Man crosses the Atlantic on a stand-up paddleboard
South African Chris Bertish has become the first person to complete the journey
Chris Bertish on his journey across the Atlantic.
A South African man has become the first person to cross the Atlantic Ocean on a stand-up paddleboard, after completing an epic 6,520km voyage alone at sea.
In his last “captain’s log” on Facebook, which he wrote roughly an hour before he completed his nautical expedition, Bertish said: “A day I have been working toward for as long as I can remember . . . I’ve put everything on the line for this project for the last 5 years . . . Everything!”
Bertish (42), a big-wave surfer as well as a sailor, had contended with sharks, storms and loneliness on the adventure.
His journey was accomplished on a custom-built 20ft-long board, built for $120,000 (€113,000).
The board was designed by British boat designer and naval architect Phil Morrison and took six months to construct.
The front of the craft has a cabin, in which Bertish sat upright.
He kept satellite weather forecasting equipment, GPS systems, VHF radios, an autopilot system, a satellite phone, solar panels and water stores within a small sleeping space.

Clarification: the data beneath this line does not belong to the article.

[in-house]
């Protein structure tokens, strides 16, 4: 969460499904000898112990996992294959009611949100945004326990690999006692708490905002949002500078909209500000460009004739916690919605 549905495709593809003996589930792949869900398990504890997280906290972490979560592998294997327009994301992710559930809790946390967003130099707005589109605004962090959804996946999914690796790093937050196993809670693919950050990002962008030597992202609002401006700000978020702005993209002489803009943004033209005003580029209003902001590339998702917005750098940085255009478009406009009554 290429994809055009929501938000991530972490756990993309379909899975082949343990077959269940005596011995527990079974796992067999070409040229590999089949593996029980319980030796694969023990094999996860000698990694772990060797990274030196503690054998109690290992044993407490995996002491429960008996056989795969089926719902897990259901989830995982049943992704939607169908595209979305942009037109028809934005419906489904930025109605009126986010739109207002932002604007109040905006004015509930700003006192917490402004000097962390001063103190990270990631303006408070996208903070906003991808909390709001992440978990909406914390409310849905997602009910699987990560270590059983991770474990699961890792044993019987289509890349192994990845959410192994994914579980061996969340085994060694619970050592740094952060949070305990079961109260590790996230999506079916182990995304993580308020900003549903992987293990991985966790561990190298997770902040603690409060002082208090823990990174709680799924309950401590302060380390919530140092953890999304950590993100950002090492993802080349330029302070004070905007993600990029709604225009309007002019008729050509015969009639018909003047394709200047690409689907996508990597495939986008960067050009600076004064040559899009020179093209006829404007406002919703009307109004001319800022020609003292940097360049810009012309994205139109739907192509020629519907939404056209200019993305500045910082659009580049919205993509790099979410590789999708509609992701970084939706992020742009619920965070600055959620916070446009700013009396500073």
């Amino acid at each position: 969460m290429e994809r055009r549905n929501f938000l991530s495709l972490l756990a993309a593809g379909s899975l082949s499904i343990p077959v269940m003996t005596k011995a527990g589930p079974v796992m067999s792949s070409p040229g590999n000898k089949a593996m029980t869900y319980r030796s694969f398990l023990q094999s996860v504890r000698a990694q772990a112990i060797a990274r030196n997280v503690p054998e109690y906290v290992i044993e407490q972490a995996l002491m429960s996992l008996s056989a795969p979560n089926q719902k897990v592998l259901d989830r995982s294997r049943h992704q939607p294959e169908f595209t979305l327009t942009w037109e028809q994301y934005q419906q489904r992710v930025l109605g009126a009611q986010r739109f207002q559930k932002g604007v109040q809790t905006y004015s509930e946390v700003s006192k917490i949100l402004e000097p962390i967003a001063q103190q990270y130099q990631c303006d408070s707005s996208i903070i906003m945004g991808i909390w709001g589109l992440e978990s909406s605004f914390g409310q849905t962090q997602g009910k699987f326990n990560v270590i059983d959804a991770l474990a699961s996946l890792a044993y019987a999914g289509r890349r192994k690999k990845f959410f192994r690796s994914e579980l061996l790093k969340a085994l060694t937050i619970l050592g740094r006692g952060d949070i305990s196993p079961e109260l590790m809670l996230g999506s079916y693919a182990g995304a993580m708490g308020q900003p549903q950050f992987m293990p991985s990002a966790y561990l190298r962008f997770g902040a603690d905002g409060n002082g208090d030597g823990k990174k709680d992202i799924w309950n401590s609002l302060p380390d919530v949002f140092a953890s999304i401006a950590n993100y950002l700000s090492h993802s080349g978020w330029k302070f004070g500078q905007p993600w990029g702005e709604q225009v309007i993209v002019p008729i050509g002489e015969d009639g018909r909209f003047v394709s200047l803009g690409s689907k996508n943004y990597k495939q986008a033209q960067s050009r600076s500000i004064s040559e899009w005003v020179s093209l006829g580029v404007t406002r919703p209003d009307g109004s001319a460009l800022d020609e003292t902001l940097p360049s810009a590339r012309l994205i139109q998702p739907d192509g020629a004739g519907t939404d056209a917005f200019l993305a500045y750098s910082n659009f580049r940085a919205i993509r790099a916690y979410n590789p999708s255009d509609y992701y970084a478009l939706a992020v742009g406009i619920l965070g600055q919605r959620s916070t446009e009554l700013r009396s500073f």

When storms hit, Bertish was able to take cover and stabilise the board using anchors.
The craft, capable of righting itself if it capsized, was fitted with an emergency grab bag, flares and a liferaft.
The last attempt to cross the Atlantic on a stand-up paddleboard ended a week into the trip, with the “captain”, Frenchman Nicolas Jarossay, being pulled from the sea by a rescue crew.
Bertish paddled an average of 69km a day.
He managed a gruelling 97km on the penultimate day as part of his final push.
He travelled mostly at night to avoid sun exposure and said he kept well-nourished with protein shakes, freeze-dried meals and salty jerky.